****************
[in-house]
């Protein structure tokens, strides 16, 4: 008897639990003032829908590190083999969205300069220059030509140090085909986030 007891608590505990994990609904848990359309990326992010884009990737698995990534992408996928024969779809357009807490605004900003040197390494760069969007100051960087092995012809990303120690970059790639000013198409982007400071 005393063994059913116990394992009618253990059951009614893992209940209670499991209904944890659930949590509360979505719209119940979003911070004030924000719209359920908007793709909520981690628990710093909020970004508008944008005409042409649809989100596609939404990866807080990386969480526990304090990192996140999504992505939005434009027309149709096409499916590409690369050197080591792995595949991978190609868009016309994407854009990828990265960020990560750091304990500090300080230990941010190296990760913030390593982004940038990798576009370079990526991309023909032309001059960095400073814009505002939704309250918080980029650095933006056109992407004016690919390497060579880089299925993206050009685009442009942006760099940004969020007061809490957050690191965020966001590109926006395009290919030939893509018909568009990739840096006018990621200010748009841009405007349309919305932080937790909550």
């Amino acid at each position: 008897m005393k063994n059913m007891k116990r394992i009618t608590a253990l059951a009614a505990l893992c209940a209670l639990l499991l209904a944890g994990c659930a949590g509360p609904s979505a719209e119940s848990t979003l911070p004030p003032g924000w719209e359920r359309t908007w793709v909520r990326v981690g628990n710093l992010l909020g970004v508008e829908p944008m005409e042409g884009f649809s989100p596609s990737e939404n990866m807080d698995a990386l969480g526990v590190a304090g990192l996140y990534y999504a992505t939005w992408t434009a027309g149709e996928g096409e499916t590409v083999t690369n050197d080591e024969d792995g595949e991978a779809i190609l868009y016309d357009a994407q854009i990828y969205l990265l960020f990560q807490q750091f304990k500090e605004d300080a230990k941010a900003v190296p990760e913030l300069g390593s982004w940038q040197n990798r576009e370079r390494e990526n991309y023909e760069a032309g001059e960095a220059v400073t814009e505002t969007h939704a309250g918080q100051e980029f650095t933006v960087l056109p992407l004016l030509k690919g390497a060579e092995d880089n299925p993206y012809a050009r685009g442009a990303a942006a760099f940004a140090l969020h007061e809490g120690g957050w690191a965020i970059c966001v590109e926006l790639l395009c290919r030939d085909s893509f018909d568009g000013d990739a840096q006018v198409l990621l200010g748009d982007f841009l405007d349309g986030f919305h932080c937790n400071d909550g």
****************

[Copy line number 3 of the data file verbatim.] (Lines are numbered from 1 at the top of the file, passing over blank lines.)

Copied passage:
């Amino acid at each position: 008897m005393k063994n059913m007891k116990r394992i009618t608590a253990l059951a009614a505990l893992c209940a209670l639990l499991l209904a944890g994990c659930a949590g509360p609904s979505a719209e119940s848990t979003l911070p004030p003032g924000w719209e359920r359309t908007w793709v909520r990326v981690g628990n710093l992010l909020g970004v508008e829908p944008m005409e042409g884009f649809s989100p596609s990737e939404n990866m807080d698995a990386l969480g526990v590190a304090g990192l996140y990534y999504a992505t939005w992408t434009a027309g149709e996928g096409e499916t590409v083999t690369n050197d080591e024969d792995g595949e991978a779809i190609l868009y016309d357009a994407q854009i990828y969205l990265l960020f990560q807490q750091f304990k500090e605004d300080a230990k941010a900003v190296p990760e913030l300069g390593s982004w940038q040197n990798r576009e370079r390494e990526n991309y023909e760069a032309g001059e960095a220059v400073t814009e505002t969007h939704a309250g918080q100051e980029f650095t933006v960087l056109p992407l004016l030509k690919g390497a060579e092995d880089n299925p993206y012809a050009r685009g442009a990303a942006a760099f940004a140090l969020h007061e809490g120690g957050w690191a965020i970059c966001v590109e926006l790639l395009c290919r030939d085909s893509f018909d568009g000013d990739a840096q006018v198409l990621l200010g748009d982007f841009l405007d349309g986030f919305h932080c937790n400071d909550g």